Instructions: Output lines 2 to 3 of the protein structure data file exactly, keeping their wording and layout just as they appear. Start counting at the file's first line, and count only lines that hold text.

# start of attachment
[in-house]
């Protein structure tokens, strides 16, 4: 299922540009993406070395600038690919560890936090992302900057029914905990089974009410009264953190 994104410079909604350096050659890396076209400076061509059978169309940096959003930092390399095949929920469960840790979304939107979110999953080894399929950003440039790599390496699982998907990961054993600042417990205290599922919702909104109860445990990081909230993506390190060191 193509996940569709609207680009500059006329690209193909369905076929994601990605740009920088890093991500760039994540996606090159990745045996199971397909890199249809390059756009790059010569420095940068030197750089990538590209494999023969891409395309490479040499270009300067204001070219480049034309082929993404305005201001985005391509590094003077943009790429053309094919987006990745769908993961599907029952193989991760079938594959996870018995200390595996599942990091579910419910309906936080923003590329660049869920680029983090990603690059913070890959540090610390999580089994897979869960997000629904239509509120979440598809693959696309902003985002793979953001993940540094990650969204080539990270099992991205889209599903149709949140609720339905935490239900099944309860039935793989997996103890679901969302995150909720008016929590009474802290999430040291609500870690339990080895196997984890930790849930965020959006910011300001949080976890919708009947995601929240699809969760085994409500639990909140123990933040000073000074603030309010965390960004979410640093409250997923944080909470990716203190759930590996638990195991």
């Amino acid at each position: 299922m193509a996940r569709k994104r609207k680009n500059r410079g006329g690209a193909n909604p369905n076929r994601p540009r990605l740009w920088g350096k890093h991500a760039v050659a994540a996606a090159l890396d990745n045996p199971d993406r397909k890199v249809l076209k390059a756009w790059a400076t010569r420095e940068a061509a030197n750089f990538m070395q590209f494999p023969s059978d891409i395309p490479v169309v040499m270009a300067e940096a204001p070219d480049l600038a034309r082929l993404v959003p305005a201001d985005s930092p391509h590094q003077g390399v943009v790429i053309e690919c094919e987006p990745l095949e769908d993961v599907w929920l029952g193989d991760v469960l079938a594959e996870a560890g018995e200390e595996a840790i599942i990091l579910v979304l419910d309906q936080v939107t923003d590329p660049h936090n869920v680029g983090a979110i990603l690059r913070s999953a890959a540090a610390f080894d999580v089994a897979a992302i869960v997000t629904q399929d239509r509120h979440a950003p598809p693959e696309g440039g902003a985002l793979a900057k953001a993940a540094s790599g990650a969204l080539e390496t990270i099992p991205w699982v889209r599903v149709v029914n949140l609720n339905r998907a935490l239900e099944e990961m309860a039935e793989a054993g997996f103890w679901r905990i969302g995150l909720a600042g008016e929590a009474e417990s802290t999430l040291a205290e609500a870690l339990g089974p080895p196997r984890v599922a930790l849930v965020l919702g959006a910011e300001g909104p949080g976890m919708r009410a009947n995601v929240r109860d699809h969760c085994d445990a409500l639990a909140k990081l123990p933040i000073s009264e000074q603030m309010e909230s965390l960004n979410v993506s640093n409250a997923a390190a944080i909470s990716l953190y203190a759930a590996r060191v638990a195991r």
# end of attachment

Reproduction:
């Protein structure tokens, strides 16, 4: 299922540009993406070395600038690919560890936090992302900057029914905990089974009410009264953190 994104410079909604350096050659890396076209400076061509059978169309940096959003930092390399095949929920469960840790979304939107979110999953080894399929950003440039790599390496699982998907990961054993600042417990205290599922919702909104109860445990990081909230993506390190060191 193509996940569709609207680009500059006329690209193909369905076929994601990605740009920088890093991500760039994540996606090159990745045996199971397909890199249809390059756009790059010569420095940068030197750089990538590209494999023969891409395309490479040499270009300067204001070219480049034309082929993404305005201001985005391509590094003077943009790429053309094919987006990745769908993961599907029952193989991760079938594959996870018995200390595996599942990091579910419910309906936080923003590329660049869920680029983090990603690059913070890959540090610390999580089994897979869960997000629904239509509120979440598809693959696309902003985002793979953001993940540094990650969204080539990270099992991205889209599903149709949140609720339905935490239900099944309860039935793989997996103890679901969302995150909720008016929590009474802290999430040291609500870690339990080895196997984890930790849930965020959006910011300001949080976890919708009947995601929240699809969760085994409500639990909140123990933040000073000074603030309010965390960004979410640093409250997923944080909470990716203190759930590996638990195991």
């Amino acid at each position: 299922m193509a996940r569709k994104r609207k680009n500059r410079g006329g690209a193909n909604p369905n076929r994601p540009r990605l740009w920088g350096k890093h991500a760039v050659a994540a996606a090159l890396d990745n045996p199971d993406r397909k890199v249809l076209k390059a756009w790059a400076t010569r420095e940068a061509a030197n750089f990538m070395q590209f494999p023969s059978d891409i395309p490479v169309v040499m270009a300067e940096a204001p070219d480049l600038a034309r082929l993404v959003p305005a201001d985005s930092p391509h590094q003077g390399v943009v790429i053309e690919c094919e987006p990745l095949e769908d993961v599907w929920l029952g193989d991760v469960l079938a594959e996870a560890g018995e200390e595996a840790i599942i990091l579910v979304l419910d309906q936080v939107t923003d590329p660049h936090n869920v680029g983090a979110i990603l690059r913070s999953a890959a540090a610390f080894d999580v089994a897979a992302i869960v997000t629904q399929d239509r509120h979440a950003p598809p693959e696309g440039g902003a985002l793979a900057k953001a993940a540094s790599g990650a969204l080539e390496t990270i099992p991205w699982v889209r599903v149709v029914n949140l609720n339905r998907a935490l239900e099944e990961m309860a039935e793989a054993g997996f103890w679901r905990i969302g995150l909720a600042g008016e929590a009474e417990s802290t999430l040291a205290e609500a870690l339990g089974p080895p196997r984890v599922a930790l849930v965020l919702g959006a910011e300001g909104p949080g976890m919708r009410a009947n995601v929240r109860d699809h969760c085994d445990a409500l639990a909140k990081l123990p933040i000073s009264e000074q603030m309010e909230s965390l960004n979410v993506s640093n409250a997923a390190a944080i909470s990716l953190y203190a759930a590996r060191v638990a195991r």